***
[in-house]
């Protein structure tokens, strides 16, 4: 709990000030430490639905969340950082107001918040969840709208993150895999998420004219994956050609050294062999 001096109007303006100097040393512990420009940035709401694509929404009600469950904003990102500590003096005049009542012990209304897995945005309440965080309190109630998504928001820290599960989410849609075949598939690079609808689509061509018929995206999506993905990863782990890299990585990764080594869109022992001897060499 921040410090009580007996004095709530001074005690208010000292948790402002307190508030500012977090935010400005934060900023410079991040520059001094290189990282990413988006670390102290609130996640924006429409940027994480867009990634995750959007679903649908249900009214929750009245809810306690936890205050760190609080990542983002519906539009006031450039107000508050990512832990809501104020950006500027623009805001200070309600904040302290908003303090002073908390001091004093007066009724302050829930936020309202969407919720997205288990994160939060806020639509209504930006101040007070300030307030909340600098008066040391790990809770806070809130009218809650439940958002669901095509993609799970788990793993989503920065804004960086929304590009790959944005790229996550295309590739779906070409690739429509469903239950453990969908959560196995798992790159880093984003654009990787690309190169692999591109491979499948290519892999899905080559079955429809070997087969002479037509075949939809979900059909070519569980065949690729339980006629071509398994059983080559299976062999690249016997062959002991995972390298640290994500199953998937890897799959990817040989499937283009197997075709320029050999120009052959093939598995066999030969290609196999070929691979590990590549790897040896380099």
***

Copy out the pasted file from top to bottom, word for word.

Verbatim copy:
[in-house]
């Protein structure tokens, strides 16, 4: 709990000030430490639905969340950082107001918040969840709208993150895999998420004219994956050609050294062999 001096109007303006100097040393512990420009940035709401694509929404009600469950904003990102500590003096005049009542012990209304897995945005309440965080309190109630998504928001820290599960989410849609075949598939690079609808689509061509018929995206999506993905990863782990890299990585990764080594869109022992001897060499 921040410090009580007996004095709530001074005690208010000292948790402002307190508030500012977090935010400005934060900023410079991040520059001094290189990282990413988006670390102290609130996640924006429409940027994480867009990634995750959007679903649908249900009214929750009245809810306690936890205050760190609080990542983002519906539009006031450039107000508050990512832990809501104020950006500027623009805001200070309600904040302290908003303090002073908390001091004093007066009724302050829930936020309202969407919720997205288990994160939060806020639509209504930006101040007070300030307030909340600098008066040391790990809770806070809130009218809650439940958002669901095509993609799970788990793993989503920065804004960086929304590009790959944005790229996550295309590739779906070409690739429509469903239950453990969908959560196995798992790159880093984003654009990787690309190169692999591109491979499948290519892999899905080559079955429809070997087969002479037509075949939809979900059909070519569980065949690729339980006629071509398994059983080559299976062999690249016997062959002991995972390298640290994500199953998937890897799959990817040989499937283009197997075709320029050999120009052959093939598995066999030969290609196999070929691979590990590549790897040896380099």